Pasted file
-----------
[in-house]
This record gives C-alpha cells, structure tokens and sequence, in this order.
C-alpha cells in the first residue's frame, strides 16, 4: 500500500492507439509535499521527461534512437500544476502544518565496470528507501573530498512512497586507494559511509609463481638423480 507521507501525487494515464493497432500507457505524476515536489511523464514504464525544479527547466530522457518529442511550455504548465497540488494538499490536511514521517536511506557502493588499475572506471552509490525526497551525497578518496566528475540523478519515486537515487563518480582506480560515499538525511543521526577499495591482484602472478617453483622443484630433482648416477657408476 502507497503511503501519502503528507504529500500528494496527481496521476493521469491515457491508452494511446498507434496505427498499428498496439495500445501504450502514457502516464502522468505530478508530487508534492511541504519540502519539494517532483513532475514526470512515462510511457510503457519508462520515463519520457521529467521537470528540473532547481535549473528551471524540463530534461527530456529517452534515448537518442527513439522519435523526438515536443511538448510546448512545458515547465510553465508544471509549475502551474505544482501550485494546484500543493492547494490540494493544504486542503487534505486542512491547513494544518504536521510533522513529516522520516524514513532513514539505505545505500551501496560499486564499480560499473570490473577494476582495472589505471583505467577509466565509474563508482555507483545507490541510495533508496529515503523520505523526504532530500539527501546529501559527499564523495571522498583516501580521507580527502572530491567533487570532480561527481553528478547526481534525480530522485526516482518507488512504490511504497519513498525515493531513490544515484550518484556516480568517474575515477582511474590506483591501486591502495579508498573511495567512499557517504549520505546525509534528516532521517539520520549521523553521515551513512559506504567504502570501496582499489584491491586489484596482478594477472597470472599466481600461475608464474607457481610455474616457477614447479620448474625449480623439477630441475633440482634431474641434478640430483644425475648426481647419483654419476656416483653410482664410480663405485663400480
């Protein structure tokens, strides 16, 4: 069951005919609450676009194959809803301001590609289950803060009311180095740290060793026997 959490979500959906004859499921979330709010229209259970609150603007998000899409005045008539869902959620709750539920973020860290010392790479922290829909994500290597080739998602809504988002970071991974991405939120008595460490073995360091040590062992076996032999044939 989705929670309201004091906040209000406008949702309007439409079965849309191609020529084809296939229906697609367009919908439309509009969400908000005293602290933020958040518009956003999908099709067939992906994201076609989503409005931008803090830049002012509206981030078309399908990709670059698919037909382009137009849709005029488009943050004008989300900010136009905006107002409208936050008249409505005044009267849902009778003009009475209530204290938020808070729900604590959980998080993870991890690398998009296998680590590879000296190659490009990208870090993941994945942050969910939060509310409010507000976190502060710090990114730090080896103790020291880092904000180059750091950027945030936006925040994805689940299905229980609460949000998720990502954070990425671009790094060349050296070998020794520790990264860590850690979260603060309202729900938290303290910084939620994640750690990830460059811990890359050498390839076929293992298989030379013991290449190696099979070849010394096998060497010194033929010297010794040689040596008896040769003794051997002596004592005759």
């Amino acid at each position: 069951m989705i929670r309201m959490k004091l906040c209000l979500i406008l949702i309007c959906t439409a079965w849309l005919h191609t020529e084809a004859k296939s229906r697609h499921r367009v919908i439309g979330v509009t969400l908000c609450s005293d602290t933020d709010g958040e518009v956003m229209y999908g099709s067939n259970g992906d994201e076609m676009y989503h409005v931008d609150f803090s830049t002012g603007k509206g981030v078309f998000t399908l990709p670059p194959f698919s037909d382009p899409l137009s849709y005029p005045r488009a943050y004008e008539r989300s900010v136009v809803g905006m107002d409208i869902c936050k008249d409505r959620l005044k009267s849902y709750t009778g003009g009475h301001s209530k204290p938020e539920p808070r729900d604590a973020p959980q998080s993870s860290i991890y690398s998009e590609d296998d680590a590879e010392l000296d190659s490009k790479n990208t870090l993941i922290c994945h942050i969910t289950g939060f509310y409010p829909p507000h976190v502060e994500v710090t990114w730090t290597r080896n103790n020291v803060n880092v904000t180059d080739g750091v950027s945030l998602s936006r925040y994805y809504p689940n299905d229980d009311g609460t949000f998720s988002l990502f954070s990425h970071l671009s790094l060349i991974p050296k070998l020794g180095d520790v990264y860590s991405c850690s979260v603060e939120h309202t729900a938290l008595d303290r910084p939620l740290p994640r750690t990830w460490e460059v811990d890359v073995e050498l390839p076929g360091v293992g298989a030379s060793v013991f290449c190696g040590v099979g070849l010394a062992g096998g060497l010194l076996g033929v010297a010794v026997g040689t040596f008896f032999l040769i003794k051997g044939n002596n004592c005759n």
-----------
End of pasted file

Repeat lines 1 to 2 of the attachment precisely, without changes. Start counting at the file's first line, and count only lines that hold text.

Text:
[in-house]
This record gives C-alpha cells, structure tokens and sequence, in this order.